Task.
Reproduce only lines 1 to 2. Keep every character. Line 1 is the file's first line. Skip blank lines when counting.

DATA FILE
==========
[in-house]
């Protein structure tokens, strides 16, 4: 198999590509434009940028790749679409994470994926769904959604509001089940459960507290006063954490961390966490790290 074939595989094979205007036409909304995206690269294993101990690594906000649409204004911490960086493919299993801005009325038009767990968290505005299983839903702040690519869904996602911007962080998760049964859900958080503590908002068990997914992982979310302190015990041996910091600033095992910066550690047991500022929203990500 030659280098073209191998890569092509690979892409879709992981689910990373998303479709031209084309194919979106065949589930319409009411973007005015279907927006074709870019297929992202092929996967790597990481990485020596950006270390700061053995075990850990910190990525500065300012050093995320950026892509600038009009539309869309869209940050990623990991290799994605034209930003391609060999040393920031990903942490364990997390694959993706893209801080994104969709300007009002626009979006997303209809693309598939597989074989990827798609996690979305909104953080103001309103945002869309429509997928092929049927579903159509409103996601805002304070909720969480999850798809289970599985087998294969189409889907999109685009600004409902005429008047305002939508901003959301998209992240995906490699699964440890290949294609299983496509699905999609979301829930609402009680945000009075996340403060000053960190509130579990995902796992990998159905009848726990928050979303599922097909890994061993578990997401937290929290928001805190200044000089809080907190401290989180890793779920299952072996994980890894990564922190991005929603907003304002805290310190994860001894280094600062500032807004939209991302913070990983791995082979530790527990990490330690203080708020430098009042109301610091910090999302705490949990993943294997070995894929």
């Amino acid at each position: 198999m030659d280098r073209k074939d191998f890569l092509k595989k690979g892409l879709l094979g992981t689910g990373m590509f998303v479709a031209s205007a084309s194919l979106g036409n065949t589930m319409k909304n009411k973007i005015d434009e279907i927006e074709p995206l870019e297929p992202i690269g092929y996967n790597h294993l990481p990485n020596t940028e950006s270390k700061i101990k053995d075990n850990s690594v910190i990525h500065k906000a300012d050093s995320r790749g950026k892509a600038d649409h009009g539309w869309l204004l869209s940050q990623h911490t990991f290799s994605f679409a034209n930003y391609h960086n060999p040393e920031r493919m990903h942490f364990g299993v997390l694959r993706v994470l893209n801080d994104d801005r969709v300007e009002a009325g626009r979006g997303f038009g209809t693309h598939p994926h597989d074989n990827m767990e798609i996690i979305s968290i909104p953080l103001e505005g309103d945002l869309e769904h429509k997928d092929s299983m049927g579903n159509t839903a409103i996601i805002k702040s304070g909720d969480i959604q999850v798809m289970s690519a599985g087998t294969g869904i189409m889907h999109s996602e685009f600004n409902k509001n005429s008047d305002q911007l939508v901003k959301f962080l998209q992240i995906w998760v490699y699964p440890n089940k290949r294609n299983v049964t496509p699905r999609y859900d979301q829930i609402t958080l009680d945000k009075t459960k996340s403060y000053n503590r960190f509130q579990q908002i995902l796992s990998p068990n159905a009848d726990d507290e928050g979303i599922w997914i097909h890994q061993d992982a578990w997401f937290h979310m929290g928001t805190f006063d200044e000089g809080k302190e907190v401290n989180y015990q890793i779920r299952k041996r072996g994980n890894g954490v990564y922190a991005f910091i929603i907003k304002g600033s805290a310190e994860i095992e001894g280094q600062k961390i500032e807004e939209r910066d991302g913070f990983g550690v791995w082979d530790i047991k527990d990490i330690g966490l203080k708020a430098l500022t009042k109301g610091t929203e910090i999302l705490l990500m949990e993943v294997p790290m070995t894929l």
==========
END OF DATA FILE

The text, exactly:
[in-house]
């Protein structure tokens, strides 16, 4: 198999590509434009940028790749679409994470994926769904959604509001089940459960507290006063954490961390966490790290 074939595989094979205007036409909304995206690269294993101990690594906000649409204004911490960086493919299993801005009325038009767990968290505005299983839903702040690519869904996602911007962080998760049964859900958080503590908002068990997914992982979310302190015990041996910091600033095992910066550690047991500022929203990500 030659280098073209191998890569092509690979892409879709992981689910990373998303479709031209084309194919979106065949589930319409009411973007005015279907927006074709870019297929992202092929996967790597990481990485020596950006270390700061053995075990850990910190990525500065300012050093995320950026892509600038009009539309869309869209940050990623990991290799994605034209930003391609060999040393920031990903942490364990997390694959993706893209801080994104969709300007009002626009979006997303209809693309598939597989074989990827798609996690979305909104953080103001309103945002869309429509997928092929049927579903159509409103996601805002304070909720969480999850798809289970599985087998294969189409889907999109685009600004409902005429008047305002939508901003959301998209992240995906490699699964440890290949294609299983496509699905999609979301829930609402009680945000009075996340403060000053960190509130579990995902796992990998159905009848726990928050979303599922097909890994061993578990997401937290929290928001805190200044000089809080907190401290989180890793779920299952072996994980890894990564922190991005929603907003304002805290310190994860001894280094600062500032807004939209991302913070990983791995082979530790527990990490330690203080708020430098009042109301610091910090999302705490949990993943294997070995894929």